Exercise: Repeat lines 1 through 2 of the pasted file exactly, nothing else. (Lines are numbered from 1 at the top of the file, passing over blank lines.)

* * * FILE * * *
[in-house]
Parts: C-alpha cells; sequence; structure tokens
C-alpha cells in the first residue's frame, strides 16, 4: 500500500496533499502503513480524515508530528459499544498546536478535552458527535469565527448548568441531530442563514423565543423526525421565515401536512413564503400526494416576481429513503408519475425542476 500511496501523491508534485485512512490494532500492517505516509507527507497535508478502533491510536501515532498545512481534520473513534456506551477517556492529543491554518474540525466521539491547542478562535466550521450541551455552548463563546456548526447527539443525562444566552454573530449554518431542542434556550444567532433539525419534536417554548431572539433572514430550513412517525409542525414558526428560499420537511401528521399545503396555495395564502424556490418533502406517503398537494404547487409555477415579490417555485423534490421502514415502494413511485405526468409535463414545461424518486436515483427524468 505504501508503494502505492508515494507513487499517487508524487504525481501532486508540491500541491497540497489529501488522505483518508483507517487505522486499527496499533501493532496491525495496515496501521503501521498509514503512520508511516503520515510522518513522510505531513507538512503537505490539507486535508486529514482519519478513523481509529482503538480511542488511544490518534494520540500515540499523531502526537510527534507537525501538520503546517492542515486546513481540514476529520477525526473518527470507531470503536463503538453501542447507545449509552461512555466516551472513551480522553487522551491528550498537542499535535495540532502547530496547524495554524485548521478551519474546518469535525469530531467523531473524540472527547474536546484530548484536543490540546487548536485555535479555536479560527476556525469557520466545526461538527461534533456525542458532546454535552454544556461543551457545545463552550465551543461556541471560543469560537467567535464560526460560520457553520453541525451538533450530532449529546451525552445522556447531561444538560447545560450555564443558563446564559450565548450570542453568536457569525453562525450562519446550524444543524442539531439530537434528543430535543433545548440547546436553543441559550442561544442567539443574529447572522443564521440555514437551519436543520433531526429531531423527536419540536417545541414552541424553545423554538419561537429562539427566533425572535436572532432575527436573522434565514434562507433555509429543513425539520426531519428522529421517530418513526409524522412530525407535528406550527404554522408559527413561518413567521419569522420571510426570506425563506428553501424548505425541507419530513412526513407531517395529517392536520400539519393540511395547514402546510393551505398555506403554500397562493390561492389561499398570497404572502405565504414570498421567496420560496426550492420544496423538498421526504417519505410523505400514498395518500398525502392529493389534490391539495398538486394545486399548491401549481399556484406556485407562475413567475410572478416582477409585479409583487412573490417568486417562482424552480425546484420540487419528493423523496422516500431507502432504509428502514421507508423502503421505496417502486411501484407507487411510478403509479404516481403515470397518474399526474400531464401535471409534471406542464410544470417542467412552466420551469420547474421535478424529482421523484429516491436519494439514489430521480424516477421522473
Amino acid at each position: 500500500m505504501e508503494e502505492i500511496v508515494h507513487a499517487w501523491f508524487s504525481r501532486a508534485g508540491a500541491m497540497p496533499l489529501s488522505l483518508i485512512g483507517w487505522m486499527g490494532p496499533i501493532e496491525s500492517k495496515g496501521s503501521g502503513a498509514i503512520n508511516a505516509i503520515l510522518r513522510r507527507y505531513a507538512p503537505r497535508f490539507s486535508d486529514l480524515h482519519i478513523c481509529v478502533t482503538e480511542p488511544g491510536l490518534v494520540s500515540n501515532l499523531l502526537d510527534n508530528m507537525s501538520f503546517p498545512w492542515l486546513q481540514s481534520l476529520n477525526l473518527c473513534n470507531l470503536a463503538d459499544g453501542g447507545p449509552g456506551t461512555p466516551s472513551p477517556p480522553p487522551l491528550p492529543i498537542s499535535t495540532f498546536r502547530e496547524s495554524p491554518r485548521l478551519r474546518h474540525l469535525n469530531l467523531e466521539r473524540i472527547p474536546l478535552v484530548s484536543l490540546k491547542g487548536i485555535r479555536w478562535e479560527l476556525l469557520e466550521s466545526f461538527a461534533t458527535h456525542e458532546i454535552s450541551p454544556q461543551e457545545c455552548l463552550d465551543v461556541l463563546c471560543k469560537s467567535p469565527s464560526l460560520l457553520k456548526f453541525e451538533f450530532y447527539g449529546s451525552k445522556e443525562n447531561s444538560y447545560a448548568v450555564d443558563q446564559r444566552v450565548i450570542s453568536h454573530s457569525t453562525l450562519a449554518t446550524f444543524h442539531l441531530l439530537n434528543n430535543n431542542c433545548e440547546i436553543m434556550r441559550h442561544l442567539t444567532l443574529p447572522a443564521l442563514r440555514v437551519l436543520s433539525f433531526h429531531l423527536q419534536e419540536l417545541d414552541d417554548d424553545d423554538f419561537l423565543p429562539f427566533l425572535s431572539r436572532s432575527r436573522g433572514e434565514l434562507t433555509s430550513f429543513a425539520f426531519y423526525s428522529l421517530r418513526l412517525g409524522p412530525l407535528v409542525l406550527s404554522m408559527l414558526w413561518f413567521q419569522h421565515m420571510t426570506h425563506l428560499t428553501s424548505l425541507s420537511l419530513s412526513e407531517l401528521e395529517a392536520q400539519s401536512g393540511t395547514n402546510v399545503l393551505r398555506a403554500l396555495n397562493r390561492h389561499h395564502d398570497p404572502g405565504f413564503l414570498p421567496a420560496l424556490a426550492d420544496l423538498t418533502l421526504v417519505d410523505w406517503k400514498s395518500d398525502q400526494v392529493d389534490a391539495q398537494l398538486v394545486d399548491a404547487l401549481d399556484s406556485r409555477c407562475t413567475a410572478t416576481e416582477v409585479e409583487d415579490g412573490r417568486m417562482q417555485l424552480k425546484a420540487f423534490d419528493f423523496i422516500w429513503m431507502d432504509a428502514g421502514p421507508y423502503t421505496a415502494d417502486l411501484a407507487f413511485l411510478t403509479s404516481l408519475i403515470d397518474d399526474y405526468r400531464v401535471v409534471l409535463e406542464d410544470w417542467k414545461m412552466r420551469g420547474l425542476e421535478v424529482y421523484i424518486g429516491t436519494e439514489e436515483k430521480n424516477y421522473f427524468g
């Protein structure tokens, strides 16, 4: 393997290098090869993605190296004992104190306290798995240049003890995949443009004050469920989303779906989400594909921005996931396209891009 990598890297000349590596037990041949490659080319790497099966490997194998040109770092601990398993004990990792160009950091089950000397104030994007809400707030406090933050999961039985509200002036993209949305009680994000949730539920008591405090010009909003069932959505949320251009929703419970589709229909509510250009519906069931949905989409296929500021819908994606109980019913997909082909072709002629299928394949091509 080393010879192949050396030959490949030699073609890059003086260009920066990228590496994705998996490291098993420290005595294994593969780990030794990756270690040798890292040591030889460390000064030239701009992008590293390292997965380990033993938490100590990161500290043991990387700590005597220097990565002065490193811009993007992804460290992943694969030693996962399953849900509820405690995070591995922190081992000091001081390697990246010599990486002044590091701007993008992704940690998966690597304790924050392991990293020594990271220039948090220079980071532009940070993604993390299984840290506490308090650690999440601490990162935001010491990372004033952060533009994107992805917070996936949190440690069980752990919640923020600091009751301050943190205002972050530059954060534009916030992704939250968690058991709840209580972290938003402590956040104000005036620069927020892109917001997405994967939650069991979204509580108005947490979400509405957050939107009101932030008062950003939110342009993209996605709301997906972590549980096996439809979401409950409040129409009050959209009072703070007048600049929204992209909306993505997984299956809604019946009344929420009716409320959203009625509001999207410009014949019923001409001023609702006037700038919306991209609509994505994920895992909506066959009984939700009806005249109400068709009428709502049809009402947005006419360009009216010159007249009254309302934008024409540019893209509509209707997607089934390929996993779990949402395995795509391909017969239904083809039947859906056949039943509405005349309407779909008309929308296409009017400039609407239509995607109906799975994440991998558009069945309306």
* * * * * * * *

[in-house]
Parts: C-alpha cells; sequence; structure tokens